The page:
Google has released a Chrome update which includes five security fixes. One of these security fixes is for a critical vulnerability in Autofill payments.
Google labels vulnerabilities as critical if they allow an attacker to run arbitrary code on the underlying platform with the user’s privileges in the normal course of browsing.
How to protect yourself
If you’re a Chrome user on Windows, Mac, or Linux, you should update as soon as possible. 114.0.5735.130/.131 for Android will become available on Google Play over the next few days.
The easiest way to update Chrome is to allow it to update automatically, which basically uses the same method as outlined below but does not require your attention. But you can end up lagging behind if you never close the browser or if something goes wrong—such as an extension stopping you from updating the browser.
So, it doesn’t hurt to check now and then. And now would be a good time, given the severity of the vulnerabilities in this batch. My preferred method is to have Chrome open the page chrome://settings/help which you can also find by clicking Settings > About Chrome.
If there is an update available, Chrome will notify you and start downloading it. Then all you have to do is relaunch the browser in order for the update to complete.
After the update, your version should be 114.0.5735.133 for Mac and Linux, and 114.0.5735.133/134 for Windows, or later.
The critical vulnerability
The Common Vulnerabilities and Exposures (CVE) database lists publicly disclosed computer security flaws. The critical CVE patched in these updates is listed as CVE-2023-3214: Use after free in Autofill payments in Google Chrome prior to 114.0.5735.133 allowed a remote attacker to potentially exploit heap corruption via a crafted HTML page.
Google is always very careful about providing information about vulnerabilities, for obvious reasons. Access to bug details and links may be kept restricted until a majority of users are updated with a fix. However, from the vulnerability description we can learn a few things.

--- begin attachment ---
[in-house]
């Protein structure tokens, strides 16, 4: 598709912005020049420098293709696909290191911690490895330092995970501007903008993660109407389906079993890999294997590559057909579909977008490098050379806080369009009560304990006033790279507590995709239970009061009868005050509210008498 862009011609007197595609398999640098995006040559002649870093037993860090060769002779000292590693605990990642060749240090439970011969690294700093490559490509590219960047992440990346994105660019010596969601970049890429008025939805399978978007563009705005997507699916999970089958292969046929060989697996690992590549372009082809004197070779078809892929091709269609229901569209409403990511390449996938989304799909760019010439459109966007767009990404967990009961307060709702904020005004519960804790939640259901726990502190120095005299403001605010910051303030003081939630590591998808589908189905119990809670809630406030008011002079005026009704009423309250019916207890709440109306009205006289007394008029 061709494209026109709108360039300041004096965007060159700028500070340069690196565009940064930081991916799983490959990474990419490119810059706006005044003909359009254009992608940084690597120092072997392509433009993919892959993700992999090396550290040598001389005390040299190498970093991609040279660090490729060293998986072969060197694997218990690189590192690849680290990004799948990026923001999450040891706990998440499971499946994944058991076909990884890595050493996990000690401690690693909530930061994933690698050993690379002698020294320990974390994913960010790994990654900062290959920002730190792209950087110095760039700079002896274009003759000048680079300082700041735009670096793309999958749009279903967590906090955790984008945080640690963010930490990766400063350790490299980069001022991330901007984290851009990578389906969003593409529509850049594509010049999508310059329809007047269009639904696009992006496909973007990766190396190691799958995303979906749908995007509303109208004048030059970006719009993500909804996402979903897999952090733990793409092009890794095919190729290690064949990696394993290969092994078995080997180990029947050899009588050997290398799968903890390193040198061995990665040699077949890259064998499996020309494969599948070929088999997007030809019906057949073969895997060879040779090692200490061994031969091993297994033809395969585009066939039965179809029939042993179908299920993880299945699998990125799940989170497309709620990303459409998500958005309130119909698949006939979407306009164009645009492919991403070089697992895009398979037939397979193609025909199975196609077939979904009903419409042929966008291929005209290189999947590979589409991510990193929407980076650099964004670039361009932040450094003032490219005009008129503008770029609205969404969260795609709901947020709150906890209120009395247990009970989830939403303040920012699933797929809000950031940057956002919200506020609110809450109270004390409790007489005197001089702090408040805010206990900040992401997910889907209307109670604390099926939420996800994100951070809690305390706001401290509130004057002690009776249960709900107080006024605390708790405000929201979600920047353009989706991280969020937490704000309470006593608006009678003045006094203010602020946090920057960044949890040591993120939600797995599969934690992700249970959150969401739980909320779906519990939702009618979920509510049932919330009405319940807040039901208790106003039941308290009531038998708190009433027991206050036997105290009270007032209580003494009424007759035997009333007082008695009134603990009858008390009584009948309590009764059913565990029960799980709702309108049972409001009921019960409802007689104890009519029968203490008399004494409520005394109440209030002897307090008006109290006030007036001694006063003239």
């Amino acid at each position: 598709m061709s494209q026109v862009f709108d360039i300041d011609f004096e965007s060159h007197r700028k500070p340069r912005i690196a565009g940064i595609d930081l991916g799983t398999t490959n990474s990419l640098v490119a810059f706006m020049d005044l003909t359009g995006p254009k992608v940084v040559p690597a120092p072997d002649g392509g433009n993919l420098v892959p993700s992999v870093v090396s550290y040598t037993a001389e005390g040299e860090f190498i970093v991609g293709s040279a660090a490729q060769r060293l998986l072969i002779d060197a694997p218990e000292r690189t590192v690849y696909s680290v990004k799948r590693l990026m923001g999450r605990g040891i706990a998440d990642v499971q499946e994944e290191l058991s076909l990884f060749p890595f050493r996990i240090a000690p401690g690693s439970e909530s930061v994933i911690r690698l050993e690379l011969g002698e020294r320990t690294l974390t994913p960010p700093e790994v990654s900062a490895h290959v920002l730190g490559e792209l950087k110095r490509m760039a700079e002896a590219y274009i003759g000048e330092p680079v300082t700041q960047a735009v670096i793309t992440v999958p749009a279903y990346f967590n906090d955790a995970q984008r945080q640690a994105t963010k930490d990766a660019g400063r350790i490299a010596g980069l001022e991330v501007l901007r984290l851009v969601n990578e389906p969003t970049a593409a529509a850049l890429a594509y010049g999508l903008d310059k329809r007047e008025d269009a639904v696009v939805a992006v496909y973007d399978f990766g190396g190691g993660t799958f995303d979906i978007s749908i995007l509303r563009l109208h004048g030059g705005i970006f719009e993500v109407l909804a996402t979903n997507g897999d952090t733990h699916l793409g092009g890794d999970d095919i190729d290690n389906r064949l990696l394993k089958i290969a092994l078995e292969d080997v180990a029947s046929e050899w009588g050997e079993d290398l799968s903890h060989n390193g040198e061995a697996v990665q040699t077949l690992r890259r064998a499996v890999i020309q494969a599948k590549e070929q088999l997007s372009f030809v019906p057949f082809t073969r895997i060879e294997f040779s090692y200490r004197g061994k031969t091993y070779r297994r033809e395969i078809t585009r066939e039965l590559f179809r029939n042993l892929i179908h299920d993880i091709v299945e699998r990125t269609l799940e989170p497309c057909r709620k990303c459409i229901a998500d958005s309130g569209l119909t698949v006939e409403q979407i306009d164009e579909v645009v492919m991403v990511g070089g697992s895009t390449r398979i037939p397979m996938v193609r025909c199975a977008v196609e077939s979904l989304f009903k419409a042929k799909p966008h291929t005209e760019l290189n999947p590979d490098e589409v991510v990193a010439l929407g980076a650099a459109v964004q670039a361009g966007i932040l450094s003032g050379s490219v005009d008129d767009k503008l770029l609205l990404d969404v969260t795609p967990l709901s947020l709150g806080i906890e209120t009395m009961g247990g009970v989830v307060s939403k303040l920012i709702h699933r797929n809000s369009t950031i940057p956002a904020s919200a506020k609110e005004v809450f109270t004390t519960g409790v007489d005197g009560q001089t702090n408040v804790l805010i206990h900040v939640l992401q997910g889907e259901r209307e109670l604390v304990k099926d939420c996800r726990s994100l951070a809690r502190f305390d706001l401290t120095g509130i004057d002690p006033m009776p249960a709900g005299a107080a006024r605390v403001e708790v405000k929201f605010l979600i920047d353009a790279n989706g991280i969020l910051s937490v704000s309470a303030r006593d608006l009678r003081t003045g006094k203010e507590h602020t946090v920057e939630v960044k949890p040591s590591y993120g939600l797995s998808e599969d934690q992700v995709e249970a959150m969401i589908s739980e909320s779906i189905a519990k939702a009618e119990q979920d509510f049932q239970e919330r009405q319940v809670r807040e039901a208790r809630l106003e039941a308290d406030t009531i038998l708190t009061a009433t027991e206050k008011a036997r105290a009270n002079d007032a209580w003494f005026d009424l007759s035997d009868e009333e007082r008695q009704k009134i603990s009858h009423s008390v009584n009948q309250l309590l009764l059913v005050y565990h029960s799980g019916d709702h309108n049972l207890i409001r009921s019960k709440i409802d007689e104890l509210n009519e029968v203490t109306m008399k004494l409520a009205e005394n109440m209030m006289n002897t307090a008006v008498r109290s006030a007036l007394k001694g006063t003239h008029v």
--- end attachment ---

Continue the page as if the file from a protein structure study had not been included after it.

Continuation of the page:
The Autofill payments function is to automatically enter payment details in online forms.
Use after free (UAF) is a type of vulnerability that is the result of the incorrect use of dynamic memory during a program’s operation. If, after freeing a memory location, a program does not clear the pointer to that memory, an attacker can use the error to manipulate the program.
Heap corruption occurs when a program modifies the contents of a memory location outside of the memory allocated to the program. The outcome can be relatively benign and cause a memory leak, or it may be fatal and cause a memory fault, usually in the program that causes the corruption.
A remote attack means that this vulnerability could potentially be exploited by tricking the user into visiting a specially crafted website.
Whether all this actually means that vulnerable Chrome versions will spill payments details on such a website remains to be seen, but it’s not the unlikeliest of scenarios.
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